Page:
HRH Duke of Rothesay visits Dovecot Studios
21 July 2014
His Royal Highness Duke of Rothesay visited Dovecot Studios on Monday 21 July 2014.
HRH Prince Charles was greeted at Dovecot by Alastair Salvesen, CBE (Chairman and Trustee, The Dovecot Foundation), Elizabeth Salvesen (Director and Trustee, The Dovecot Foundation) and David Weir (Director, Dovecot Studios). He was escorted to the Weaving Floor, where he met with the weaving team and viewed the Large Tree Group tapestry created at Dovecot in collaboration with artist Victoria Crowe. The tapestry was woven by Master Weavers Naomi Robertson and David Cochrane and was on tour in Australia, before returning, via London and Inverness, to its final home in the National Museums of Scotland. This touring exhibition titled Fleece to Fibre was first shown in 2012 to mark Dovecot’s centenary celebrations.
Wool was sourced from all over Britain for the Large Tree Group tapestry, from as far afield as Cornwall, Aberdeen and Lerwick. Some 70 producers across Great Britain, from small-scale crofters to large estates, provided wool from diverse sheep breeds and the yarn has been spun by a range of specialists – again from individual spinners and small groups to commercial operations on a semi-industrial scale. HRH Prince Charles, patron of the Campaign for Wool organisation and himself a supporter of the unique, natural and sustainable benefits offered by wool, kindly provided Hebridean and Lleyn fleece from Highgrove which was was woven into the tapestry. The tapestry contains wool from the estates of Highgrove, Whitburgh, Bowhill and Chatsworth. A series of exclusive miniatures created from the Large Tree Group tapestry were produced for Dovecot’s Centenary in 2012. The Large Tree Group tapestry and miniatures were woven entirely from un-dyed wools demonstrating the range and subtlety of colour variation possible when selected and blended by the skilled Dovecot weavers.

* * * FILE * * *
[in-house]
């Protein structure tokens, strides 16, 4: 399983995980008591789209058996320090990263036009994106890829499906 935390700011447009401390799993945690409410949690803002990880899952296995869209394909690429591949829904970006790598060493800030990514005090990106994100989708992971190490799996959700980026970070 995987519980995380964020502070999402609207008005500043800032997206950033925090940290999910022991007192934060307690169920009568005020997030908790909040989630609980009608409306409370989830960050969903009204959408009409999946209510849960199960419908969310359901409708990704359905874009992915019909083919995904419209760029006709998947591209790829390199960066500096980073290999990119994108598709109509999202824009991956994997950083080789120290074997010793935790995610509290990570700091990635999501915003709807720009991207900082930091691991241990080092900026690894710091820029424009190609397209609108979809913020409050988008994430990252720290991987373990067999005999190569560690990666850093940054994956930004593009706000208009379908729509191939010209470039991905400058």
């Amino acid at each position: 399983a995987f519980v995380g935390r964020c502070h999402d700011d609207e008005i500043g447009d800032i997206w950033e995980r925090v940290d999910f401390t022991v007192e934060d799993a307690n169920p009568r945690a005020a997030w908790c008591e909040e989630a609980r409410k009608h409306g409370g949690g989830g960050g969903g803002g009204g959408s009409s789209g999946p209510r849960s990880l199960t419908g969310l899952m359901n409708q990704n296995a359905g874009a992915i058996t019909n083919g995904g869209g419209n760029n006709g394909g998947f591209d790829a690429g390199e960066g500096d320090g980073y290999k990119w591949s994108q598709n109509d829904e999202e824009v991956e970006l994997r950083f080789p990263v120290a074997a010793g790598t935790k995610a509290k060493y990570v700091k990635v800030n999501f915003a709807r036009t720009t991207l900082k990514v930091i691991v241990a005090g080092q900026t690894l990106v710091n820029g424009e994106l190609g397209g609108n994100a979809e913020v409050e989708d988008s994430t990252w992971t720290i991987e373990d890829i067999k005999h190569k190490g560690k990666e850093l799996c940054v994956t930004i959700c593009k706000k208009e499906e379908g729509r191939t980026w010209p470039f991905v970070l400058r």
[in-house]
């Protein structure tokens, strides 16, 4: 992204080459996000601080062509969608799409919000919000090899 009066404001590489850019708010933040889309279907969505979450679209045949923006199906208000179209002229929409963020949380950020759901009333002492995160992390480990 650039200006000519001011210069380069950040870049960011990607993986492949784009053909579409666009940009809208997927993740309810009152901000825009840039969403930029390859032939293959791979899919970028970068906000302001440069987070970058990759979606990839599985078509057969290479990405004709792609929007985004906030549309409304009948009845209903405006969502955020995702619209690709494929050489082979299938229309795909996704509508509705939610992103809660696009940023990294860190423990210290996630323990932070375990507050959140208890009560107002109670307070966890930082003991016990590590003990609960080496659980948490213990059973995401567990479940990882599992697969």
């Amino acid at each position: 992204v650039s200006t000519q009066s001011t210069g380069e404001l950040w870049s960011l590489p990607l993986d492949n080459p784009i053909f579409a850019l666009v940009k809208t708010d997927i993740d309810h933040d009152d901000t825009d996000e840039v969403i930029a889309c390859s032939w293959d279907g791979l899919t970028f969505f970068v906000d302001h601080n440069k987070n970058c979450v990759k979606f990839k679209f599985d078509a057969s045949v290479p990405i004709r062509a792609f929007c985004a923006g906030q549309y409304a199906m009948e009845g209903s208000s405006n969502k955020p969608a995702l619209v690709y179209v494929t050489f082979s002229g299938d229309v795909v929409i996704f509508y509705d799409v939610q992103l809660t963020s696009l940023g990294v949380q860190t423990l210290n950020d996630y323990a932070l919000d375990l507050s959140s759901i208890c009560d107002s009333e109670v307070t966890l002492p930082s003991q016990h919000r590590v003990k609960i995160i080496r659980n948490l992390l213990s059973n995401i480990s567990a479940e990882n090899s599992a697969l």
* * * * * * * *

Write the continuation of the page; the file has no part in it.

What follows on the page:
On the Weaving Floor, HRH Prince Charles met with Master Weaver and Studio Manager Naomi Robertson, Weaver Rudi Richardson, Junior Weaver Freya Sewell and Rug Tufter Dennis Reinmueller. David Weir discussed Freya Sewell’s apprenticeship with HRH Prince Charles, and highlighted the Studios endeavours in the area of education through the apprenticeship programme due to open again by the end of 2014, supported by Dovecot Foundation and Dovecot’s continuing programme of exhibitions championing contemporary craft and design.
The party then moved to the Viewing Balcony above, where HRH Prince Charles viewed the present exhibition Current Exchanges: Dovecot and the Australian Tapestry Workshop. The show of tapestries, rugs and other recent works from both institutions celebrate the rich cultural partnership that Dovecot has with its Melbourne based counterpart. David Weir spoke of Dovecot’s desire to further develop international creative exchanges.
This is the third Royal visit to Dovecot Studios. In 2011, The Duchess of Rothesay visited Dovecot Studios and earlier in 2004, HRH Queen Elizabeth II visited Dovecot Studios in its previous location at Donaldson’s, Edinburgh. Dovecot Studios has previously created tapestries for the Royal Family: The Royal Coat of Arms, Castle of Mey, designed by Stephen Gooden RA and woven by R. Cruikshank, R.B. Gordon and J. Louttit at Dovecot Studios in Edinburgh 1950 and The Royal Coat of Arms of King George VI, designed by Stephen Gooden at Dovecot Studios in Edinburgh, 1951.
At the conclusion of his visit to Dovecot Studios, HRH Prince Charles was presented with a Dovecot miniature tapestry from the Large Tree Group series.